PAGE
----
At the left wing, “Ring 2: 2021 Kultur Wars” takes us into the now — another impressive spectacle, as visitors are met with a battle between winds: those blowing from Hollywood, and those blowing in the native Philippines. Surrealistic humor looms large, as it should, in a scene of wooden carvings squaring off: Ifugao goddess of wind Inhabian (Diosa del Vento dela tribu Igorrote) fending off Marilyn Monroe and her billowing skirt. Nearby, a large thatched vessel arrives like a Trojan Horse, a movie camera perched on its prow, and a host of comic superheroes and Disney icons riding missiles at its disposal. The “Kultur Wars” are best described by Tahimik’s proposal: “The cultural missiles from Hollywood carry familiar superheroes: Spider-Man, Wonder Woman, Captain America. A squadron of Wind Gods meet the attack of foreign film icons… They engage in dogfights” in a struggle against cultural imperialism.

Wind — a natural force — fending off the descending winds of a foreign land: so quintessentially Kidlat, in this year of the Quincentennial.

“Ring 3: 1887 Expo of Igorrotes Gives Kultur-Shock to Rizal” envisions the exhibited “native” Filipinos in glass cases, just as a wooden Rizal (standing nearby offstage, writing it all down on a wooden table) glimpsed them in Madrid that year, in Tahimik’s fanciful take. The banner of the encased Igorrotes says it all: “Nuevos Christianos Pilipinos,” captured and “preserved” forever under glass.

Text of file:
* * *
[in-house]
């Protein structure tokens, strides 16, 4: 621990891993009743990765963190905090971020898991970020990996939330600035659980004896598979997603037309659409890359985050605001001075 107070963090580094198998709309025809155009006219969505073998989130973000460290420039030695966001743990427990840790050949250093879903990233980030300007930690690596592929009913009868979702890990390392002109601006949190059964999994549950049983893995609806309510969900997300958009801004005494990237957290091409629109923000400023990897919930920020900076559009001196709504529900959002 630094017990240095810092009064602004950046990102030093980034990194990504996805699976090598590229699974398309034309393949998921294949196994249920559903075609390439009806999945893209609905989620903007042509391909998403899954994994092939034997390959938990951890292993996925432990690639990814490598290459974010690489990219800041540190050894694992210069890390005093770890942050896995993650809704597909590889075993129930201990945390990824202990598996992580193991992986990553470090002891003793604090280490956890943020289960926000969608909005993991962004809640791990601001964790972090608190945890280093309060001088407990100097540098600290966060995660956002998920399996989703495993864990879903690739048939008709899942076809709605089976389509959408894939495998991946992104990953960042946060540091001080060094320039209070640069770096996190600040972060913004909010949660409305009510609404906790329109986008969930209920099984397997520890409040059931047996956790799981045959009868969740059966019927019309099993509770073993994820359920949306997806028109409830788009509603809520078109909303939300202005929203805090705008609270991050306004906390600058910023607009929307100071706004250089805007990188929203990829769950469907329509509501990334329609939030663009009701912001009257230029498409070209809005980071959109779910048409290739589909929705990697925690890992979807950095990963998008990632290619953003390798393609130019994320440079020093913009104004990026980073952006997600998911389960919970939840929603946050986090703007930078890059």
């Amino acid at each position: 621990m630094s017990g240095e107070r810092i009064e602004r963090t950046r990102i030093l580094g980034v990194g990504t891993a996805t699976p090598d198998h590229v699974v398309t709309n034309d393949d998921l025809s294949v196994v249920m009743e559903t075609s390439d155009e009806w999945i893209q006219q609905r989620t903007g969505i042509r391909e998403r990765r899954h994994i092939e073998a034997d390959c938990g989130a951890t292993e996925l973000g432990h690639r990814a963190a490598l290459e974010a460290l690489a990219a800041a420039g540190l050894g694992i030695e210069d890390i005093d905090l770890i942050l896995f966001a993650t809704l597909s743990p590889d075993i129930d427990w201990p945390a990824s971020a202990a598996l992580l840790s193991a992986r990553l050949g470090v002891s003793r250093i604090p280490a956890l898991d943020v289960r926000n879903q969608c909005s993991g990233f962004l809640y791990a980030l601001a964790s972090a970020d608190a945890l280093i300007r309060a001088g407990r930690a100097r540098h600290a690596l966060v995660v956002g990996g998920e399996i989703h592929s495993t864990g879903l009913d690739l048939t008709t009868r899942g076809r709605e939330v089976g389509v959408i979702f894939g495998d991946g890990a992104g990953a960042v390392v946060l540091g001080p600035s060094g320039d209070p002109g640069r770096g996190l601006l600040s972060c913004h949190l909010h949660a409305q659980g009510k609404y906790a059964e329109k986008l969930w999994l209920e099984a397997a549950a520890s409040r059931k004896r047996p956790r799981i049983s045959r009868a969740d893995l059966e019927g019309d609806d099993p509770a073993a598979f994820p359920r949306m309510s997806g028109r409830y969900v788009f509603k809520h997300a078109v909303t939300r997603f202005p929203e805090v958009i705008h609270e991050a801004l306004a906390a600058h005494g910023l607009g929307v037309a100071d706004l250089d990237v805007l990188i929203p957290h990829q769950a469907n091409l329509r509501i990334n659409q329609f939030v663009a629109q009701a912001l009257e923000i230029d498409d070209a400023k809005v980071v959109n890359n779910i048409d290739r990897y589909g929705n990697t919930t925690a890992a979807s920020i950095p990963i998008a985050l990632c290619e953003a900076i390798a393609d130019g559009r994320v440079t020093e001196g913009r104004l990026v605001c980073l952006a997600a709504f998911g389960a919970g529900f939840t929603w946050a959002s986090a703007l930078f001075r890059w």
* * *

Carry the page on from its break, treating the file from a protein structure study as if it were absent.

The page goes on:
A fourth circus spectacle is “Spiritual Ring 4: Trompe-L’Oeil,” depicting indigenous deities in the sky — referencing cherubs or gods in Renaissance art, but here, more importantly, sitting on a dap-ay, a circular seat used by elder tribal storytellers. As Kidlat puts it: “The gods are watching amused — knowing that the tribal people with their cultural skills will survive the colonial forces that try to homogenize world culture.” It’s all a matter of time, perspective, and running out the clock on foreign encroachment and technology, which always becomes obsolete at some point.

Another wrinkle — the pandemic — inserts itself into Tahimik’s message, though this is perhaps too subtly woven into the overall design to meet the eye: ”This colonization of souls, as we know, is ongoing — not only in Filipinas. But it is the global conspiracy to capture peoples around the planet into the prevailing priority philosophy: consume-maximal-at-the-expense-of-nature. Perhaps the COVID pandemic is telling us something is wrong with our competitive, non-caring, efficiency-centered norm of life?” The artist’s response is the Filipino kapwa, the core value of inner self and identity, shared with others. Only that, he hints, can overcome the ill winds a-blowing.

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Follow @scottgarceau on Instagram.

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Credit belongs to : www.philstar.com